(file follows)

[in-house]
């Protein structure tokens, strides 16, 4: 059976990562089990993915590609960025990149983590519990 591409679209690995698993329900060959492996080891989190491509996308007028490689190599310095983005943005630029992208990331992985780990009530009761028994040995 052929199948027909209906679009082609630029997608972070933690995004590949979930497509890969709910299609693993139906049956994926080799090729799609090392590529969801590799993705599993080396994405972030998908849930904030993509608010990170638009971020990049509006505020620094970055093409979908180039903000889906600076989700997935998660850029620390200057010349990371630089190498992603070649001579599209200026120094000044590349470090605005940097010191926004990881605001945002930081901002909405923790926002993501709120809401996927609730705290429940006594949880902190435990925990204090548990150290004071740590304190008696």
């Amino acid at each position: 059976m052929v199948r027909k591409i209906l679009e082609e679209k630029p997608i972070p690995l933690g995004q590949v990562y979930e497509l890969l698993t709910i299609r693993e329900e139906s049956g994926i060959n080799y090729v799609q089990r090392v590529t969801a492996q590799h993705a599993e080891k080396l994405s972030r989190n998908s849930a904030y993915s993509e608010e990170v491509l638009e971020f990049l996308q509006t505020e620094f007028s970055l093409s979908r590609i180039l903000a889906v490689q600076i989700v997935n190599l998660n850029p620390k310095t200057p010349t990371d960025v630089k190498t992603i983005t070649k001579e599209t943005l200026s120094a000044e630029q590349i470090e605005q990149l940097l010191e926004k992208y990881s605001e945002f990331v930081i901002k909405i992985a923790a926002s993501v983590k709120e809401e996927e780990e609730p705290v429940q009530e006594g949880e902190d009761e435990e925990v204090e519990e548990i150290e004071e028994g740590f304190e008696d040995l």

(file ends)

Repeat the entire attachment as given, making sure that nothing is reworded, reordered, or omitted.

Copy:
[in-house]
């Protein structure tokens, strides 16, 4: 059976990562089990993915590609960025990149983590519990 591409679209690995698993329900060959492996080891989190491509996308007028490689190599310095983005943005630029992208990331992985780990009530009761028994040995 052929199948027909209906679009082609630029997608972070933690995004590949979930497509890969709910299609693993139906049956994926080799090729799609090392590529969801590799993705599993080396994405972030998908849930904030993509608010990170638009971020990049509006505020620094970055093409979908180039903000889906600076989700997935998660850029620390200057010349990371630089190498992603070649001579599209200026120094000044590349470090605005940097010191926004990881605001945002930081901002909405923790926002993501709120809401996927609730705290429940006594949880902190435990925990204090548990150290004071740590304190008696």
């Amino acid at each position: 059976m052929v199948r027909k591409i209906l679009e082609e679209k630029p997608i972070p690995l933690g995004q590949v990562y979930e497509l890969l698993t709910i299609r693993e329900e139906s049956g994926i060959n080799y090729v799609q089990r090392v590529t969801a492996q590799h993705a599993e080891k080396l994405s972030r989190n998908s849930a904030y993915s993509e608010e990170v491509l638009e971020f990049l996308q509006t505020e620094f007028s970055l093409s979908r590609i180039l903000a889906v490689q600076i989700v997935n190599l998660n850029p620390k310095t200057p010349t990371d960025v630089k190498t992603i983005t070649k001579e599209t943005l200026s120094a000044e630029q590349i470090e605005q990149l940097l010191e926004k992208y990881s605001e945002f990331v930081i901002k909405i992985a923790a926002s993501v983590k709120e809401e996927e780990e609730p705290v429940q009530e006594g949880e902190d009761e435990e925990v204090e519990e548990i150290e004071e028994g740590f304190e008696d040995l």